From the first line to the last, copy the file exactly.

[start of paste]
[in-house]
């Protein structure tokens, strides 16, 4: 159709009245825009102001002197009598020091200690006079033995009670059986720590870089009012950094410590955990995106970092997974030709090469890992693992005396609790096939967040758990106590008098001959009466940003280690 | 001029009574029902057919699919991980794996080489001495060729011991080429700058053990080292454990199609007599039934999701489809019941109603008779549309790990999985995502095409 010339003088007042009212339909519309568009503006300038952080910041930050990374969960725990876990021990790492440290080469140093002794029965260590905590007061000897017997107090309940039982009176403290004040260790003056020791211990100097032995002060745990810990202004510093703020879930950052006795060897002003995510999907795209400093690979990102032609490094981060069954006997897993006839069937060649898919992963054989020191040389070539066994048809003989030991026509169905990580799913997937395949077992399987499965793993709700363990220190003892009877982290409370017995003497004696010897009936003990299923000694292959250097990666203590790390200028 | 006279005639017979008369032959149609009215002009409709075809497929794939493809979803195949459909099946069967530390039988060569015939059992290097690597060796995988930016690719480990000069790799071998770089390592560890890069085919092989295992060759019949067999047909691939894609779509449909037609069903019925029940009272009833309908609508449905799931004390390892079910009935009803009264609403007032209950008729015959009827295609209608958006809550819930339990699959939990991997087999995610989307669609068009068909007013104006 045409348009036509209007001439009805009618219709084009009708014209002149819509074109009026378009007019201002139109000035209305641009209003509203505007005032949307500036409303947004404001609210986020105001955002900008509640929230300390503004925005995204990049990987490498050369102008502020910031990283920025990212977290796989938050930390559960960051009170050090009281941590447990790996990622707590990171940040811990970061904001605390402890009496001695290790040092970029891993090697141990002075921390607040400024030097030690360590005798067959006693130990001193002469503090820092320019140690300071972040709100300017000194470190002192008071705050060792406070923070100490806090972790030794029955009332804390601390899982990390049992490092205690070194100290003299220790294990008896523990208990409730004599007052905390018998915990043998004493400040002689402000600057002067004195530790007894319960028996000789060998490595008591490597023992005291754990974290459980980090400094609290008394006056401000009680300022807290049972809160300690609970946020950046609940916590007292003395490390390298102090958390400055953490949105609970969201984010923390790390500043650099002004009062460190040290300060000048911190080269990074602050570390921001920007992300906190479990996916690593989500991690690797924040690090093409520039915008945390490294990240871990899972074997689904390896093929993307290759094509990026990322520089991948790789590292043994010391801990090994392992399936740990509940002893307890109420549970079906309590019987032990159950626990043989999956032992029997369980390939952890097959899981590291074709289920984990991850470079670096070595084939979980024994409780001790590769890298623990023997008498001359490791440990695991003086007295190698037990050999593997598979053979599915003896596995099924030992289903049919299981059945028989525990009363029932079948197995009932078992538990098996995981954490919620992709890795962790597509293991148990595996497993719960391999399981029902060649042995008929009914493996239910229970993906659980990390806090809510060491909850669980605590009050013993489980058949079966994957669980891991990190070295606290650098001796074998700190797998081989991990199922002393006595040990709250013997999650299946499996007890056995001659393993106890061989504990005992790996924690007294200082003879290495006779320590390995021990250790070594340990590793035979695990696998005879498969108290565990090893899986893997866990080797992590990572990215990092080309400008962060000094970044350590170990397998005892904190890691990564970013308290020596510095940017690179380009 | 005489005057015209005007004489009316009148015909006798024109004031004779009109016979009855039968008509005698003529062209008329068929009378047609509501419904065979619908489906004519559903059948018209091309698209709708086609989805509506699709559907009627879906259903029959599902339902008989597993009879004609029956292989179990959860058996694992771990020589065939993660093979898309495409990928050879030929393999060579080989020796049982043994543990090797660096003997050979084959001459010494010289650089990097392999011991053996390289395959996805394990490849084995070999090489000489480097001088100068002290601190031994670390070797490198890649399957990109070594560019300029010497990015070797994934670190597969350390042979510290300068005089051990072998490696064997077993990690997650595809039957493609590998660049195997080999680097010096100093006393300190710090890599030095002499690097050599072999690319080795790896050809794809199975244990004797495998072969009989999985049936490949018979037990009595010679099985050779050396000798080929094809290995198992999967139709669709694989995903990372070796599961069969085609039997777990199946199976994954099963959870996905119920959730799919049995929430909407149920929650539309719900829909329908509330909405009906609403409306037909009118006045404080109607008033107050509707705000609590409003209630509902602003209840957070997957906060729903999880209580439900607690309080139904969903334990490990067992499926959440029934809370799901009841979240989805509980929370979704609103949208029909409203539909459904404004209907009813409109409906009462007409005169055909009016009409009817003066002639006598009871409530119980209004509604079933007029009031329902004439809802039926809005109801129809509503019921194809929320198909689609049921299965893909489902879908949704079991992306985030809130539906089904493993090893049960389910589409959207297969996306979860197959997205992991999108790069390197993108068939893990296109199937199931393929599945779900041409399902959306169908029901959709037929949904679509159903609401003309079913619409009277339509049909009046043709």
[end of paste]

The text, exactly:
[in-house]
């Protein structure tokens, strides 16, 4: 159709009245825009102001002197009598020091200690006079033995009670059986720590870089009012950094410590955990995106970092997974030709090469890992693992005396609790096939967040758990106590008098001959009466940003280690 | 001029009574029902057919699919991980794996080489001495060729011991080429700058053990080292454990199609007599039934999701489809019941109603008779549309790990999985995502095409 010339003088007042009212339909519309568009503006300038952080910041930050990374969960725990876990021990790492440290080469140093002794029965260590905590007061000897017997107090309940039982009176403290004040260790003056020791211990100097032995002060745990810990202004510093703020879930950052006795060897002003995510999907795209400093690979990102032609490094981060069954006997897993006839069937060649898919992963054989020191040389070539066994048809003989030991026509169905990580799913997937395949077992399987499965793993709700363990220190003892009877982290409370017995003497004696010897009936003990299923000694292959250097990666203590790390200028 | 006279005639017979008369032959149609009215002009409709075809497929794939493809979803195949459909099946069967530390039988060569015939059992290097690597060796995988930016690719480990000069790799071998770089390592560890890069085919092989295992060759019949067999047909691939894609779509449909037609069903019925029940009272009833309908609508449905799931004390390892079910009935009803009264609403007032209950008729015959009827295609209608958006809550819930339990699959939990991997087999995610989307669609068009068909007013104006 045409348009036509209007001439009805009618219709084009009708014209002149819509074109009026378009007019201002139109000035209305641009209003509203505007005032949307500036409303947004404001609210986020105001955002900008509640929230300390503004925005995204990049990987490498050369102008502020910031990283920025990212977290796989938050930390559960960051009170050090009281941590447990790996990622707590990171940040811990970061904001605390402890009496001695290790040092970029891993090697141990002075921390607040400024030097030690360590005798067959006693130990001193002469503090820092320019140690300071972040709100300017000194470190002192008071705050060792406070923070100490806090972790030794029955009332804390601390899982990390049992490092205690070194100290003299220790294990008896523990208990409730004599007052905390018998915990043998004493400040002689402000600057002067004195530790007894319960028996000789060998490595008591490597023992005291754990974290459980980090400094609290008394006056401000009680300022807290049972809160300690609970946020950046609940916590007292003395490390390298102090958390400055953490949105609970969201984010923390790390500043650099002004009062460190040290300060000048911190080269990074602050570390921001920007992300906190479990996916690593989500991690690797924040690090093409520039915008945390490294990240871990899972074997689904390896093929993307290759094509990026990322520089991948790789590292043994010391801990090994392992399936740990509940002893307890109420549970079906309590019987032990159950626990043989999956032992029997369980390939952890097959899981590291074709289920984990991850470079670096070595084939979980024994409780001790590769890298623990023997008498001359490791440990695991003086007295190698037990050999593997598979053979599915003896596995099924030992289903049919299981059945028989525990009363029932079948197995009932078992538990098996995981954490919620992709890795962790597509293991148990595996497993719960391999399981029902060649042995008929009914493996239910229970993906659980990390806090809510060491909850669980605590009050013993489980058949079966994957669980891991990190070295606290650098001796074998700190797998081989991990199922002393006595040990709250013997999650299946499996007890056995001659393993106890061989504990005992790996924690007294200082003879290495006779320590390995021990250790070594340990590793035979695990696998005879498969108290565990090893899986893997866990080797992590990572990215990092080309400008962060000094970044350590170990397998005892904190890691990564970013308290020596510095940017690179380009 | 005489005057015209005007004489009316009148015909006798024109004031004779009109016979009855039968008509005698003529062209008329068929009378047609509501419904065979619908489906004519559903059948018209091309698209709708086609989805509506699709559907009627879906259903029959599902339902008989597993009879004609029956292989179990959860058996694992771990020589065939993660093979898309495409990928050879030929393999060579080989020796049982043994543990090797660096003997050979084959001459010494010289650089990097392999011991053996390289395959996805394990490849084995070999090489000489480097001088100068002290601190031994670390070797490198890649399957990109070594560019300029010497990015070797994934670190597969350390042979510290300068005089051990072998490696064997077993990690997650595809039957493609590998660049195997080999680097010096100093006393300190710090890599030095002499690097050599072999690319080795790896050809794809199975244990004797495998072969009989999985049936490949018979037990009595010679099985050779050396000798080929094809290995198992999967139709669709694989995903990372070796599961069969085609039997777990199946199976994954099963959870996905119920959730799919049995929430909407149920929650539309719900829909329908509330909405009906609403409306037909009118006045404080109607008033107050509707705000609590409003209630509902602003209840957070997957906060729903999880209580439900607690309080139904969903334990490990067992499926959440029934809370799901009841979240989805509980929370979704609103949208029909409203539909459904404004209907009813409109409906009462007409005169055909009016009409009817003066002639006598009871409530119980209004509604079933007029009031329902004439809802039926809005109801129809509503019921194809929320198909689609049921299965893909489902879908949704079991992306985030809130539906089904493993090893049960389910589409959207297969996306979860197959997205992991999108790069390197993108068939893990296109199937199931393929599945779900041409399902959306169908029901959709037929949904679509159903609401003309079913619409009277339509049909009046043709």